In smart farming, automation has always been a step ahead of data analytics – GPS-guided tractors or milking robots provide benefits in terms of comfort, time-saving, seeding or harvesting accuracy. When it comes to reaping the benefits of sensor data collection, however, things are more arduous. Data and sensors do not have value in themselves: they need to be aggregated and milled through data-processing algorithms before they can be turned into valuable information – mostly agronomic advice and other support for farm management.
According to cropping systems economist Terry Griffin, the smart farming revolution is hampered by the widening gap between the volume of collected data – which experiences a boom as sensors spread across farms – and the actual usage of data, which remains undertapped. In order to boost the transformation of data into valuable assests, two transformations need to happen.
First, big data anlytics is characterised by strong network effects – the phenomenon where a service or product value is a function of how many people use it, much like in social networks or search engines. According to Griffin, the agricultural data anylitics sector is in need of restructuring, as too many data companies are sharing the farms’ data pie.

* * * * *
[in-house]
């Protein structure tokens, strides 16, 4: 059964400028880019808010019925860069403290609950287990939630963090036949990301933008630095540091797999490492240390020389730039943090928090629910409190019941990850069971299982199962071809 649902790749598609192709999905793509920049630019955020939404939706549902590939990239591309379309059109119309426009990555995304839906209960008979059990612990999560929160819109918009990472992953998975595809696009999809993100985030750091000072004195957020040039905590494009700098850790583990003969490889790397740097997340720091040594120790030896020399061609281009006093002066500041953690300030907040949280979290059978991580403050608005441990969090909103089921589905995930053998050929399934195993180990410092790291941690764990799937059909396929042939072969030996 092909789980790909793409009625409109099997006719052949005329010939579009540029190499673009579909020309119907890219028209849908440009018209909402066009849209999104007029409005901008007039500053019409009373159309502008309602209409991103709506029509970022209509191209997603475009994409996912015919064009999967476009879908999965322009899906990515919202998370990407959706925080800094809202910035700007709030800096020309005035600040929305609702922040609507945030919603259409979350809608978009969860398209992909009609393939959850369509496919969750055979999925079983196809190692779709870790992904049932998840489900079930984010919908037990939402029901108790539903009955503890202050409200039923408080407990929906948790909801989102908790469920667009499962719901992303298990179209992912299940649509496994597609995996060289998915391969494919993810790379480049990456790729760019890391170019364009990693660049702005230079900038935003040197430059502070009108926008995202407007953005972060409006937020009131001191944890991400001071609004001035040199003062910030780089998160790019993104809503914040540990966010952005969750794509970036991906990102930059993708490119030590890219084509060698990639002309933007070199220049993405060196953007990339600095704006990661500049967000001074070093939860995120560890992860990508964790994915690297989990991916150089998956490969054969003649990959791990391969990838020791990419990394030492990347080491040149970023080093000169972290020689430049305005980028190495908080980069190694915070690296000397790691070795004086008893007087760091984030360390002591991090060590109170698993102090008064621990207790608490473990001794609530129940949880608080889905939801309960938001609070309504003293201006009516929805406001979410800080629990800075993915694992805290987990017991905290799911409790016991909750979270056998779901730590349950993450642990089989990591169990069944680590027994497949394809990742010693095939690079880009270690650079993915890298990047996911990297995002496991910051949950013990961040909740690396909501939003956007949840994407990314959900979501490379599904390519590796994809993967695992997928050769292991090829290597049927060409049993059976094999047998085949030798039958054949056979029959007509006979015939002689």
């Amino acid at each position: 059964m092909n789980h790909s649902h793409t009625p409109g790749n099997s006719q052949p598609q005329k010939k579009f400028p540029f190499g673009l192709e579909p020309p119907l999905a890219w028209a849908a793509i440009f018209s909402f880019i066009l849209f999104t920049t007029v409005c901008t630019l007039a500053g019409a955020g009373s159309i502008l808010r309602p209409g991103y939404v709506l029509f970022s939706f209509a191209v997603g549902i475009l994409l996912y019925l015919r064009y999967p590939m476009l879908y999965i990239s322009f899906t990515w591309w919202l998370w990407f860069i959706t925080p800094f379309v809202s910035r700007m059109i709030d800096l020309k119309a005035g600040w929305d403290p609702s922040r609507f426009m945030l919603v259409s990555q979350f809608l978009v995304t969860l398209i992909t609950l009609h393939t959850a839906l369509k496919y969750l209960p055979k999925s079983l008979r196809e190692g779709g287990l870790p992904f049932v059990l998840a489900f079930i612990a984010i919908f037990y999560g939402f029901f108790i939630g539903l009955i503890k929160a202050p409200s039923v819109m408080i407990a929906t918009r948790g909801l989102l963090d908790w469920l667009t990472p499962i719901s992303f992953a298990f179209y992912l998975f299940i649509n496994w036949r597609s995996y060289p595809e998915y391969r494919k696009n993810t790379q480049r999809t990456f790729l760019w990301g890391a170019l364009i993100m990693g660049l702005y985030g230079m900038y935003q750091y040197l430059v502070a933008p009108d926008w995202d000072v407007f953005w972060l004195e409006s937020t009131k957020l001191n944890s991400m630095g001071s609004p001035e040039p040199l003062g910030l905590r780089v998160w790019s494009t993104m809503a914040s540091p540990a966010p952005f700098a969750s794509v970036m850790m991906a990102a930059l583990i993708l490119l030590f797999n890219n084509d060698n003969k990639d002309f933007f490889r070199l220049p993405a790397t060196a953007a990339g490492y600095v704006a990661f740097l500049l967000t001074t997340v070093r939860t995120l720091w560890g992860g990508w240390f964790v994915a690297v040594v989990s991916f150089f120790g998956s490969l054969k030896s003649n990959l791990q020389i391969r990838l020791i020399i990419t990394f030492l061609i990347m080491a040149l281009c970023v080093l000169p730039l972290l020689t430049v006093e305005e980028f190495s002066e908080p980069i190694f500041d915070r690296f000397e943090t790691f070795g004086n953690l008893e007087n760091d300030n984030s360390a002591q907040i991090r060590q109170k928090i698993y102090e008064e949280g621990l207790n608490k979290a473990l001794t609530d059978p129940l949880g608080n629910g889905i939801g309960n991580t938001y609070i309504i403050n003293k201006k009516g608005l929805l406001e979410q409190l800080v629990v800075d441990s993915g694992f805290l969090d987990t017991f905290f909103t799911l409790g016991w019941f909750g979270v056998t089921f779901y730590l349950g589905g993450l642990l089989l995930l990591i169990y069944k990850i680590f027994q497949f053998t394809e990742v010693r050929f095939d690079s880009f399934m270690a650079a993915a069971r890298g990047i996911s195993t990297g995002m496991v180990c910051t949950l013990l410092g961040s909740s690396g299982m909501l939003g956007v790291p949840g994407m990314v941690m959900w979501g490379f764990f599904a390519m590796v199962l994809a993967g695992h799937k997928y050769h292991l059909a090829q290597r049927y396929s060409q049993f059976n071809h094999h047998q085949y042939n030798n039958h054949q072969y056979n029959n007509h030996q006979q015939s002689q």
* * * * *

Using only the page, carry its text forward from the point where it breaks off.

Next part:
Second, farmers need to see the value of sharing their data with the agri-tech or ICT industry – in the form of more accurate agronomic advice, and, possibily, in the form of tangible assets in their balance sheet. It is only when proving that the data is worth a lot to the farmer that smart farming can come to fruition.
Read the following article for more insights on how to unlock usage and value from data generated by smart farming equipment.